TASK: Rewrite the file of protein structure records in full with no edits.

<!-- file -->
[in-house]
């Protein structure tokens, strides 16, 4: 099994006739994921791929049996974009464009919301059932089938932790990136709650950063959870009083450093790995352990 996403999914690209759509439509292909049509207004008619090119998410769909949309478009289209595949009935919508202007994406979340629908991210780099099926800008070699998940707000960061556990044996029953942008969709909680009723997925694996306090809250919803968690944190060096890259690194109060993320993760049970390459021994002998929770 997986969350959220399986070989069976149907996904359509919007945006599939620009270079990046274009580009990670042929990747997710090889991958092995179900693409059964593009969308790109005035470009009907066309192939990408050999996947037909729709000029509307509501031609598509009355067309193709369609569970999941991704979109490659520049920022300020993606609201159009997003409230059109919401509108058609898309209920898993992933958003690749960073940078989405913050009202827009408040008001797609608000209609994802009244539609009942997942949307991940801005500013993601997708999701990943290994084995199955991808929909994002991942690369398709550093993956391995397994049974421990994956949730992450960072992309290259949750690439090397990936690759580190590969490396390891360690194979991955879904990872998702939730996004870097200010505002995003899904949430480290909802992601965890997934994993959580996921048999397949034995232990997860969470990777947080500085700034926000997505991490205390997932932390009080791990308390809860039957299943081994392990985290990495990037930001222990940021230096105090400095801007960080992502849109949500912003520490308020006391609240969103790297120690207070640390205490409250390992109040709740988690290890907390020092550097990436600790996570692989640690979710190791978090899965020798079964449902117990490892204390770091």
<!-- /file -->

[in-house]
């Protein structure tokens, strides 16, 4: 099994006739994921791929049996974009464009919301059932089938932790990136709650950063959870009083450093790995352990 996403999914690209759509439509292909049509207004008619090119998410769909949309478009289209595949009935919508202007994406979340629908991210780099099926800008070699998940707000960061556990044996029953942008969709909680009723997925694996306090809250919803968690944190060096890259690194109060993320993760049970390459021994002998929770 997986969350959220399986070989069976149907996904359509919007945006599939620009270079990046274009580009990670042929990747997710090889991958092995179900693409059964593009969308790109005035470009009907066309192939990408050999996947037909729709000029509307509501031609598509009355067309193709369609569970999941991704979109490659520049920022300020993606609201159009997003409230059109919401509108058609898309209920898993992933958003690749960073940078989405913050009202827009408040008001797609608000209609994802009244539609009942997942949307991940801005500013993601997708999701990943290994084995199955991808929909994002991942690369398709550093993956391995397994049974421990994956949730992450960072992309290259949750690439090397990936690759580190590969490396390891360690194979991955879904990872998702939730996004870097200010505002995003899904949430480290909802992601965890997934994993959580996921048999397949034995232990997860969470990777947080500085700034926000997505991490205390997932932390009080791990308390809860039957299943081994392990985290990495990037930001222990940021230096105090400095801007960080992502849109949500912003520490308020006391609240969103790297120690207070640390205490409250390992109040709740988690290890907390020092550097990436600790996570692989640690979710190791978090899965020798079964449902117990490892204390770091």